Unexpected comes with a type system that is used to explain how different types are compared, diffed, inspected and is also used to limit the scope of assertions.
The following types are provided by out of the box by Unexpected:
Unexpected can be extended with knowledge about new types by calling
addType method with a type definition. The type definition must
implement the required parts of the following interface:
String- the name of the type.
boolean function(value)- a function deciding if the type should be used for the given value.
Note that your type has the option to take precedence over all the built-in
types. Test subjects will be tested against the most recently defined type
identify functions should take care not to break with
null and so on.
String- the name of the base type. Defaults to
boolean function(a, b, equal)- a function capable of comparing two values of this type for equality. If not specified it is inherited from the base type.
function(value, depth, output, inspect)- a function capable of inspecting a value of this type. If not specified it is inherited from the base type.
comparison function(actual, expected, output, diff, inspect)- a function producing a comparison between two values of this type. If not specified it is inherited from the base type.
Adding new types to the system is best explained by an example. Let's
say we wanted to add first class support for a
We start out by creating a basic type for handling
instances. The name of the type should be
Person and it should
inherit from the built-in
object type. Furthermore we add an
identify method that will recognize
When you specify a base type, you inherit the optional members you
didn't implement. In this case we inherited the methods
diff from the
Imagine that we make a failing expectation on a
That is already quite helpful, but it would be even nicer if the
Person instances could read as valid calls to the
constructor. We can fix that by implementing an
inspect method on the type.
Now we get the following output:
That is a bit better, let me explain how it works. The
method is called with the value to be inspected, the depth this type
should be inspected with, an output the inspected value should be
written to, and an inspect function that can be used to recursively
inspect members. The output is an instance of
magicpen extended with a
number of styles.
new Person( without styling, then we append the inspected
name, write a
,, inspect the
age and finish with the closing
inspect is called without a depth parameter it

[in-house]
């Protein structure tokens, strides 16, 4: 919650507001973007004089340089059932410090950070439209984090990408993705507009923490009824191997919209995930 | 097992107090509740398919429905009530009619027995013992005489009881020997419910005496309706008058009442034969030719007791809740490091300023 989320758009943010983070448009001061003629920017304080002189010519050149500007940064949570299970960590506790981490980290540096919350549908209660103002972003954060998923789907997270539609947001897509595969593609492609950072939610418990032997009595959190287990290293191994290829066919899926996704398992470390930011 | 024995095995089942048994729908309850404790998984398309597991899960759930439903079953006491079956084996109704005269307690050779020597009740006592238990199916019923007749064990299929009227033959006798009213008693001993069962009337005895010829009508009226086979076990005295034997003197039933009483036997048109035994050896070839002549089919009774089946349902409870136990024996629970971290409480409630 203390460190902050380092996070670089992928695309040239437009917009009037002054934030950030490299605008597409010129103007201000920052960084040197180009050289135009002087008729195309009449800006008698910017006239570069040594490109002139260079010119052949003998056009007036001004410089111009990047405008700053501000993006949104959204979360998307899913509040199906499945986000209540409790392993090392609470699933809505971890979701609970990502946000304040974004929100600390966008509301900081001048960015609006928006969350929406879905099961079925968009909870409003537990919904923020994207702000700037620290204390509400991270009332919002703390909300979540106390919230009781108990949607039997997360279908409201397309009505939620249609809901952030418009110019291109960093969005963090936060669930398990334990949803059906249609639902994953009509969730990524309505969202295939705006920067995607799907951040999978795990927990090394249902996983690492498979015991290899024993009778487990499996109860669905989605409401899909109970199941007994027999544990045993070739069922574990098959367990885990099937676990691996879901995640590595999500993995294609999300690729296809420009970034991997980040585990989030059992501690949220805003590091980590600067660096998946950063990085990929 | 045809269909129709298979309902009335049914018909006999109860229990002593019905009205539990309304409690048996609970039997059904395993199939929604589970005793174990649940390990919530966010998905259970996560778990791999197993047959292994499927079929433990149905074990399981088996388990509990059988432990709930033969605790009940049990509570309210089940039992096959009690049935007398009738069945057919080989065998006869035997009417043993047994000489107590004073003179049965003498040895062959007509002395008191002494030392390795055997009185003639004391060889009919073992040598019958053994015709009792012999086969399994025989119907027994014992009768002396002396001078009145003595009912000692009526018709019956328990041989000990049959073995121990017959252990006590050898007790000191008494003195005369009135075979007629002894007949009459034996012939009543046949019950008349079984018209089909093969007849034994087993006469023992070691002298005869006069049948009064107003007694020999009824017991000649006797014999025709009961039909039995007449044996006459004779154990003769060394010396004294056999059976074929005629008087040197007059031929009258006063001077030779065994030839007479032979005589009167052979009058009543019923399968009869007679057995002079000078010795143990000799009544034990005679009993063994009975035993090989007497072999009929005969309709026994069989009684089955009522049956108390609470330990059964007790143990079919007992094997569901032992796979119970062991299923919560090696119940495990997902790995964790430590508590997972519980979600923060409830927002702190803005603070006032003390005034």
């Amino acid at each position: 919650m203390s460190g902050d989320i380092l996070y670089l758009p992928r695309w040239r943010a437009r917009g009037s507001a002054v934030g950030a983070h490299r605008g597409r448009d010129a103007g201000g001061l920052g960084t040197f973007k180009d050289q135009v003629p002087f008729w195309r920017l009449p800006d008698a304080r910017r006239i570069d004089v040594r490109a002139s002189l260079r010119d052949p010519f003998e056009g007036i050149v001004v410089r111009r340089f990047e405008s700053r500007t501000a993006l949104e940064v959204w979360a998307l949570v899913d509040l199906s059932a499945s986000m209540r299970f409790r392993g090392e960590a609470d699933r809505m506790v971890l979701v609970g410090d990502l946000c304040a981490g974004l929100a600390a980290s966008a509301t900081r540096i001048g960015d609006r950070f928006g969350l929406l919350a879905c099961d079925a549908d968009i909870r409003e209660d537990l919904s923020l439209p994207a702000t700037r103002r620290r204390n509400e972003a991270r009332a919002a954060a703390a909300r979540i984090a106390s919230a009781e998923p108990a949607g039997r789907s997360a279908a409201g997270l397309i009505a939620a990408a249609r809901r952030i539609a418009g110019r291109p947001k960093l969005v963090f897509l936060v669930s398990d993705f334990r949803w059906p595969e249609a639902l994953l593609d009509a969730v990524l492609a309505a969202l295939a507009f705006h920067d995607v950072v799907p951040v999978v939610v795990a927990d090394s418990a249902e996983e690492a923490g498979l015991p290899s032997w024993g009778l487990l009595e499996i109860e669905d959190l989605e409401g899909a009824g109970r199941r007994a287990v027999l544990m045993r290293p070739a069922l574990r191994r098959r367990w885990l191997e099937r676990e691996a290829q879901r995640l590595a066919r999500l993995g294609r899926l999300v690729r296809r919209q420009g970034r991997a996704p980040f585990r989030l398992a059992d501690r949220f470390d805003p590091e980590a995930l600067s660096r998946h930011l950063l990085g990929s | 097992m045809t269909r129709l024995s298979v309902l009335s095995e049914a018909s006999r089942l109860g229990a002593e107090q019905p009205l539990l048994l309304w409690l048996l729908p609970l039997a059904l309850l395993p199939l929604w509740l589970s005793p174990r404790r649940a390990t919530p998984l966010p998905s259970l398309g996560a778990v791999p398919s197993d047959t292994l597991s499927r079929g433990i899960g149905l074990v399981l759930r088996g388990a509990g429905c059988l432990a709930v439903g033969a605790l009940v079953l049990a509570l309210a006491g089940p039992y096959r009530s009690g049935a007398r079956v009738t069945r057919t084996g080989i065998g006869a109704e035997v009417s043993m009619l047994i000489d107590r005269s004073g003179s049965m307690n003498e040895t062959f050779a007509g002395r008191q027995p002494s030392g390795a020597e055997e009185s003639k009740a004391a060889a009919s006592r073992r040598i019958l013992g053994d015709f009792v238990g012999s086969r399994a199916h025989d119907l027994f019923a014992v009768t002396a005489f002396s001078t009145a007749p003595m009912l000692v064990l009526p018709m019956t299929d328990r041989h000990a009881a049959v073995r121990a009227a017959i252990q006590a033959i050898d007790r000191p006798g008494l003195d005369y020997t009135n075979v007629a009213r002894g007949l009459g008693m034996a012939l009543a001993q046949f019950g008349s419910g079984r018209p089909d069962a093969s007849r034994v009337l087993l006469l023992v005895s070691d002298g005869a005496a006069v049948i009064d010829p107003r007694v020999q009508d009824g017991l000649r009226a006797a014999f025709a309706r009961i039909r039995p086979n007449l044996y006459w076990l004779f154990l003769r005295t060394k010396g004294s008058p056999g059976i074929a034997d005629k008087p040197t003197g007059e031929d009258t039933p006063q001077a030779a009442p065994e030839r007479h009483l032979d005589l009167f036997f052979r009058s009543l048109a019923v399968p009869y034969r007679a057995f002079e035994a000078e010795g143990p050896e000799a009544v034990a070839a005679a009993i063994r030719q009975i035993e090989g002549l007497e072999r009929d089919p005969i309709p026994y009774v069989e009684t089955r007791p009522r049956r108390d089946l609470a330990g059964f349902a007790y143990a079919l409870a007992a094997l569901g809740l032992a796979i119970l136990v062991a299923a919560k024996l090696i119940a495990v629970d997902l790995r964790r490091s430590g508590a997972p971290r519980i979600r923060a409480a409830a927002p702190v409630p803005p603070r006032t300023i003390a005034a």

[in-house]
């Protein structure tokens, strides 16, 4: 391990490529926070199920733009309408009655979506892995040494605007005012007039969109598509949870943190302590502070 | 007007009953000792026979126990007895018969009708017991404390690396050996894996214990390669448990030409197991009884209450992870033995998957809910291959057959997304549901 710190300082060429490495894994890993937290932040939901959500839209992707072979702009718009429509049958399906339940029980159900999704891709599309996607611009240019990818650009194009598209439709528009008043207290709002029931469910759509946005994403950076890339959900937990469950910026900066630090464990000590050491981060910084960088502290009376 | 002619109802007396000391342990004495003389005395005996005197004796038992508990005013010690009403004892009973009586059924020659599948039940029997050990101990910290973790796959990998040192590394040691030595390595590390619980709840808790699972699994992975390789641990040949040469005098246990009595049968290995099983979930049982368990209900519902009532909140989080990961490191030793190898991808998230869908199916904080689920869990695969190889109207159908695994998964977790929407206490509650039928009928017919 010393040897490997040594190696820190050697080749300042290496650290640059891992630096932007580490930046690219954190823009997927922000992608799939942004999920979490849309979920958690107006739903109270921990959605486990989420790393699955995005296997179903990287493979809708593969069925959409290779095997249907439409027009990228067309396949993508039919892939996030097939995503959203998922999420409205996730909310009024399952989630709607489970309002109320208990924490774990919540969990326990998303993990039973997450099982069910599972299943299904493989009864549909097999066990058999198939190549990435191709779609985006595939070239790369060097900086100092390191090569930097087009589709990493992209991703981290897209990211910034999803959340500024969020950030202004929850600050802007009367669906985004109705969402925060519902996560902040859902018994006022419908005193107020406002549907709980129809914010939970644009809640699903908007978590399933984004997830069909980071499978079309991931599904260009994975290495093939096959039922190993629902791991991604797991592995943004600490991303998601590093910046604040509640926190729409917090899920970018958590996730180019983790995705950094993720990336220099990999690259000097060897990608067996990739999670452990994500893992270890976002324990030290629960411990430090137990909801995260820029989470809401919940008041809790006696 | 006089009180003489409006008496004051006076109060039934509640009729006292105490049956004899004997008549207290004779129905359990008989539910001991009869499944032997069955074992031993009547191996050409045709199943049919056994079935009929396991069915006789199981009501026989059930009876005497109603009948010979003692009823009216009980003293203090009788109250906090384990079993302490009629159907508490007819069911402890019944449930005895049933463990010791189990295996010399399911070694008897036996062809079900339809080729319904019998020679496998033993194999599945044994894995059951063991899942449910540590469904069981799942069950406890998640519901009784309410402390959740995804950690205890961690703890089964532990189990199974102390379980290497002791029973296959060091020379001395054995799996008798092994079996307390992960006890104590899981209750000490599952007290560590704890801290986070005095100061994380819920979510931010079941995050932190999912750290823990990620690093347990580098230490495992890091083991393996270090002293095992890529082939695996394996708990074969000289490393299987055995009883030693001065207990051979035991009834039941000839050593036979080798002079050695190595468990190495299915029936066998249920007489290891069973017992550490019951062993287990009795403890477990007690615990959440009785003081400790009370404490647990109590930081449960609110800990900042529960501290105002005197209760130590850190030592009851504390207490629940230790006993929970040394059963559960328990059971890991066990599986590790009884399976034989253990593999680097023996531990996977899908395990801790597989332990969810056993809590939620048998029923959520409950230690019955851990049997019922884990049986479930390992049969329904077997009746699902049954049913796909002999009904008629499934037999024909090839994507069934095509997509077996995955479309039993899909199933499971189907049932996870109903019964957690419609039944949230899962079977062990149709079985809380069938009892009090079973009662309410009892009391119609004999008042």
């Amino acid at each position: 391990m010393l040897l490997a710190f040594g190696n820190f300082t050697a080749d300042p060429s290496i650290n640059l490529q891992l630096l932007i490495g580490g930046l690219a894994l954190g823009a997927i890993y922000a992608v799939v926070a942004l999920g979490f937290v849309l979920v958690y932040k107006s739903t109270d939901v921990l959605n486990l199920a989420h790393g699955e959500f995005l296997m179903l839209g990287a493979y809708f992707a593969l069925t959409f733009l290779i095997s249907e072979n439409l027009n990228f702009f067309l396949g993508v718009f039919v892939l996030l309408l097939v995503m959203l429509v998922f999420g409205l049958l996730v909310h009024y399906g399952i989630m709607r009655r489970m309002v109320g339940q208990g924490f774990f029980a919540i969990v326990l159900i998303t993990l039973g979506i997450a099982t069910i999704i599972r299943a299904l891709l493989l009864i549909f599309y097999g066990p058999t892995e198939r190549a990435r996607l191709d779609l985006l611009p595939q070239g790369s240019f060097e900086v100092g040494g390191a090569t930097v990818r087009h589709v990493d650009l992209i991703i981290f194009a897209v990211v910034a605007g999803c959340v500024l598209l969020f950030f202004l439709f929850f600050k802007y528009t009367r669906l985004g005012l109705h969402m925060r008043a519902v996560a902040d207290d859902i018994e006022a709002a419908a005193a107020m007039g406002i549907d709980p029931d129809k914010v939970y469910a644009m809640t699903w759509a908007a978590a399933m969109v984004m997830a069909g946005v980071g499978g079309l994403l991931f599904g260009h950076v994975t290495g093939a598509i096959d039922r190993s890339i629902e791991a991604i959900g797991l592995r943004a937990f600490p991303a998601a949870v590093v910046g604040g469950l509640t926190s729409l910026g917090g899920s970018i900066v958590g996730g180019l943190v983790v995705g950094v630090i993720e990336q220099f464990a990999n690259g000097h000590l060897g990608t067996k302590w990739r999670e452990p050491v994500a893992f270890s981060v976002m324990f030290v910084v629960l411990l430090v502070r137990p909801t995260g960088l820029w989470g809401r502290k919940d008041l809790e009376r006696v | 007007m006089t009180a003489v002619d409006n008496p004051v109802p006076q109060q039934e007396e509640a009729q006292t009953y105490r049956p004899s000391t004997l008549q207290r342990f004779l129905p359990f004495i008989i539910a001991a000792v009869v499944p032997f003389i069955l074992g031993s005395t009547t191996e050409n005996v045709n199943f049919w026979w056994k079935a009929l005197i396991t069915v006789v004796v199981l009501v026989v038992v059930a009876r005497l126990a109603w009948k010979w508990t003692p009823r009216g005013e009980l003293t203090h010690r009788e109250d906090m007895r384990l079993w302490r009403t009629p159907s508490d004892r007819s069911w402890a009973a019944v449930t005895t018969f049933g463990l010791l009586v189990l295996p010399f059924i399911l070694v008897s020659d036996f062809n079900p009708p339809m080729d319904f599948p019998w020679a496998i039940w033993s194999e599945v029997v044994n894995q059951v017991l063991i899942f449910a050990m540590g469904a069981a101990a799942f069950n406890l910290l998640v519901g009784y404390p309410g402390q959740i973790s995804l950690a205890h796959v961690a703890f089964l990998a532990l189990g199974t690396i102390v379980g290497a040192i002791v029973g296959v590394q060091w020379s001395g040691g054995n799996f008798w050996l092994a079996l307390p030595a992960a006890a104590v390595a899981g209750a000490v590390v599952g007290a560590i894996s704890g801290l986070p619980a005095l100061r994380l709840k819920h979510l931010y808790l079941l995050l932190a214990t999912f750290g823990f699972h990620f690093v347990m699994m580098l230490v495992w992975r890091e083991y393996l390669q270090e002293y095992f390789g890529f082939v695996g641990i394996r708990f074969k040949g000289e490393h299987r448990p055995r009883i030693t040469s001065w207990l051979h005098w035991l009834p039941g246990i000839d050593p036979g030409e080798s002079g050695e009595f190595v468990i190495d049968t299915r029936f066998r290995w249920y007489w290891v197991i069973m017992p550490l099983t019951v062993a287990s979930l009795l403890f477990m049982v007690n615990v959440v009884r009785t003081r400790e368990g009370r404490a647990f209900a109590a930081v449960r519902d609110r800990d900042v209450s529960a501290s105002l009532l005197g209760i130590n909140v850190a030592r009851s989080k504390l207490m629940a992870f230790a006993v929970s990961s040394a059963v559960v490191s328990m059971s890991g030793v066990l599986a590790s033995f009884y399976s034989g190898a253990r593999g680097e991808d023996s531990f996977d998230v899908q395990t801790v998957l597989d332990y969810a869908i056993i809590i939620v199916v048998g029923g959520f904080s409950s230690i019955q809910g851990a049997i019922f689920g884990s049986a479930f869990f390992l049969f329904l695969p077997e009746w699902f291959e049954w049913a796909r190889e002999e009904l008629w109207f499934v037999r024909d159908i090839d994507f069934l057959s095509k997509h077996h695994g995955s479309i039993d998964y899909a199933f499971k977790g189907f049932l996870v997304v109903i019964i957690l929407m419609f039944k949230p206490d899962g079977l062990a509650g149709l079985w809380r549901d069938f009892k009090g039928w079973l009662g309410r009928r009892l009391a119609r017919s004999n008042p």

depth-1. Values inspected with depth zero will be
.... In this case we always want the name so we forward the
same depth to the
Let's say we wanted
Person instances only to be compared by name and not by
age. Then we need to override the
This will produce the same output as above, but that means the diff if wrong. It states that the age should be changed. We can fix that the following way:
diff method just calls the
diff method on the base type
with objects that only contain the name. The
object diff will take
care of all the hard work. We could also have called the
function we got as an argument, but that will go off detecting the
types of the parameters, therefore it is faster to call
on the base directly when you know it is the one you need.
You could also do something really custom as seen below:
That would produce the following output.
This is a rather complicated example and I won't go though the details,
but I would like to comment on the
inline flag. When we diff objects
against each other, the values of the keys will be diffed against each
other. That means diffs are inserted into the containing
structure. You can control this behavior using the
inline flag. If
the child diff is inline, it means that it will be appended directly
into the parent; otherwise the diff will be inserted in an annotation
block. The outputs below shows the contrast between setting the
Person diff to inline or not.
Now that we have implemented a type, we can start adding assertions to it. These assertions will only work on this type or types inheriting from the type.
Person inherits from
object you can use all assertion
object or any of its ancestors. Here is an example:
The best resource for learning more about custom types is to look at how the predefined types are built: